Should I Get Out of the Stock Market?

by Catherine Rein
(last updated May 14, 2009)

Whether to invest or not invest in stocks is dependent on your tolerance for risk, the amount of time you have till retirement and if you have other investment options open to you. Market weakness such as what we've experienced over the past couple of years is by itself not a good reason to leave the stock market. Markets rise and fall, but over the long-term a well-diversified portfolio of stocks will provide a positive rate of return. Three areas to consider when deciding if you should pull your money out of the stock market:

  • Risk Tolerance. Your risk tolerance is as unique as you are. What might seem like an exciting roller coaster ride for some can be a frightening ordeal for others. If investing in the stock market is keeping you up at night, your risk tolerance might be better suited to safer investments such as bank CDs or money market funds.
  • Time Till Retirement. The amount of time you have left until retirement will likely have an impact on how risk averse you are. The more time you have to recover from losses the more likely you are to invest in the stock market. You should keep in mind, however, that most people spend over 20 years in retirement. Keeping some money in the stock market even as you enter retirement will likely prove to be a good investment.
  • Other Investment Options. You should evaluate other investment options. If your risk tolerance and time horizon are leading you away from investing in the stock market, consider your other investment options. After you've paid down any debt and saved 12-18 months of living expenses in an FDIC-insured savings account, you can look into other investment options. You might consider real estate, bonds or bank CDs to be attractive investment alternatives.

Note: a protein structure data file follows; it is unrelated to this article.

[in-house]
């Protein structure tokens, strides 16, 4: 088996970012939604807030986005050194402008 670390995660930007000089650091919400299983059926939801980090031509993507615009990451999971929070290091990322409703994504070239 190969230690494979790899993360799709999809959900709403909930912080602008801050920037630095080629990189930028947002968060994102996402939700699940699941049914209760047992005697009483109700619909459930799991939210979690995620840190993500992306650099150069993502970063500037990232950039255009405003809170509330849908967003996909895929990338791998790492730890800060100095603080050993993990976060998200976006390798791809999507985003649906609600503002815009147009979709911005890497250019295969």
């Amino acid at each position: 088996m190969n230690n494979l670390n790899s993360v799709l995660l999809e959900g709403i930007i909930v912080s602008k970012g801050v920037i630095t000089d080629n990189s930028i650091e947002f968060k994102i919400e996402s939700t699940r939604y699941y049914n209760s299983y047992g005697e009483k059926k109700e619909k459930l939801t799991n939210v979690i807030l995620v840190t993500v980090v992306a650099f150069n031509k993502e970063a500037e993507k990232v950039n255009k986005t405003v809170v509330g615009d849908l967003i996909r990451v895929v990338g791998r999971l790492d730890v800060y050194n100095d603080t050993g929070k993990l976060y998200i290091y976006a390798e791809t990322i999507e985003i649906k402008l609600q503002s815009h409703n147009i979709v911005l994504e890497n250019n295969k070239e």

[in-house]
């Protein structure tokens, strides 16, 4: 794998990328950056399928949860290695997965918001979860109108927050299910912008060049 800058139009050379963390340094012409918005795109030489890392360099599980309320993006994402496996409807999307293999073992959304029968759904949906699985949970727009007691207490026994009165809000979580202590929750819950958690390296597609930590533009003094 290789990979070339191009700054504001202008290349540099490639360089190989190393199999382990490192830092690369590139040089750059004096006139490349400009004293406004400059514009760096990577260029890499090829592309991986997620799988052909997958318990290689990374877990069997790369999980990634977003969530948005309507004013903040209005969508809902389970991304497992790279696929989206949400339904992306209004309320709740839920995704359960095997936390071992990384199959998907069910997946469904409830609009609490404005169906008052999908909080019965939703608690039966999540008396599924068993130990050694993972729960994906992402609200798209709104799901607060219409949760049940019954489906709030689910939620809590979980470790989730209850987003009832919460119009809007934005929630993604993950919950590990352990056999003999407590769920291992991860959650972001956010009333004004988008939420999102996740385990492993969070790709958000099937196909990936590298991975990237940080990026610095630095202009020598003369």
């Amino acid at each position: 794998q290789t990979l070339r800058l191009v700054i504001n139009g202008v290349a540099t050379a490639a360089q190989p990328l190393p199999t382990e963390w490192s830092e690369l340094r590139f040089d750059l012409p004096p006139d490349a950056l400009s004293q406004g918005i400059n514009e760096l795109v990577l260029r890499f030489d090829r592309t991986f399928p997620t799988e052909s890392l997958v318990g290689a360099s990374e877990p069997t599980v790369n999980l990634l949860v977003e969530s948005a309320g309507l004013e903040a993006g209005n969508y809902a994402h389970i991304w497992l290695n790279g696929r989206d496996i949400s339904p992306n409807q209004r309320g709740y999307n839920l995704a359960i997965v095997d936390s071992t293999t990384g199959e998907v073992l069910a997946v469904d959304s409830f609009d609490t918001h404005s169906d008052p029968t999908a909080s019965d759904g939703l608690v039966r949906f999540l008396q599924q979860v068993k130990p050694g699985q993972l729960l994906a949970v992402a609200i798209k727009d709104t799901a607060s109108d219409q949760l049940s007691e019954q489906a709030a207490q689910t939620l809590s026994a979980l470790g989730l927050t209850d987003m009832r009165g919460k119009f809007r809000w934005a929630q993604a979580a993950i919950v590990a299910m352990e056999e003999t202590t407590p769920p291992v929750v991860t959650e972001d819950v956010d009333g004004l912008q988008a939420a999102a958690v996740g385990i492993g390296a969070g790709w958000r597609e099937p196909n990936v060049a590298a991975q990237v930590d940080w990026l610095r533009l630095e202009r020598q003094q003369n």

Generally speaking, any money you need in the next year should be in cash. After that, any money you need in the next two to five years should be in a safe fixed-income investment, such as CDs or bonds. Any money you don't need in the next five to 10 years, you should look at investing in the stock market.

Keep in mind that within the stock market there are safer investments and riskier investments. If your risk tolerance is low you might consider so called 'blue chip' stocks. These are larger companies with strong historical patterns of profitability. They will likely have lower rates of growth, but in a down market will be safer investments in the long term.

Author Bio

Catherine Rein


Do I Lease or Do I Buy?

Leasing an automobile or purchasing one is a decision that needs to be based on lifestyle choices. If you like to drive a ...

Discover More

What is a Derivative?

A derivative is a risk-shifting agreement, which is valued based on the underlying asset. The underlying asset could be a ...

Discover More

Understanding Disability Benefits

There are several types of disability benefit programs, through private insurers and government programs. Three of the ...

Discover More
More Money Tips

Getting Stock Quotes

It's easy to see how stock quotes could be confusing, but actually once explained, stock quotes are one of the easiest ...

Discover More

Understanding Stock Options

You hear about stock options all the time, but what exactly are they? Stock options can actually be a great financial ...

Discover More

Donating Stocks

It would be nice if we could all get to the point where we have too much money and in a manner of speaking, that's what ...

Discover More

If you would like to add an image to your comment (not an avatar, but an image to help in making the point of your comment), include the characters [{fig}] in your comment text. You’ll be prompted to upload your image when you submit the comment. Maximum image size is 6Mpixels. Images larger than 600px wide or 1000px tall will be reduced. Up to three images may be included in a comment. All images are subject to review. Commenting privileges may be curtailed if inappropriate images are posted.

What is 2 + 9?

There are currently no comments for this tip. (Be the first to leave your comment—just use the simple form above!)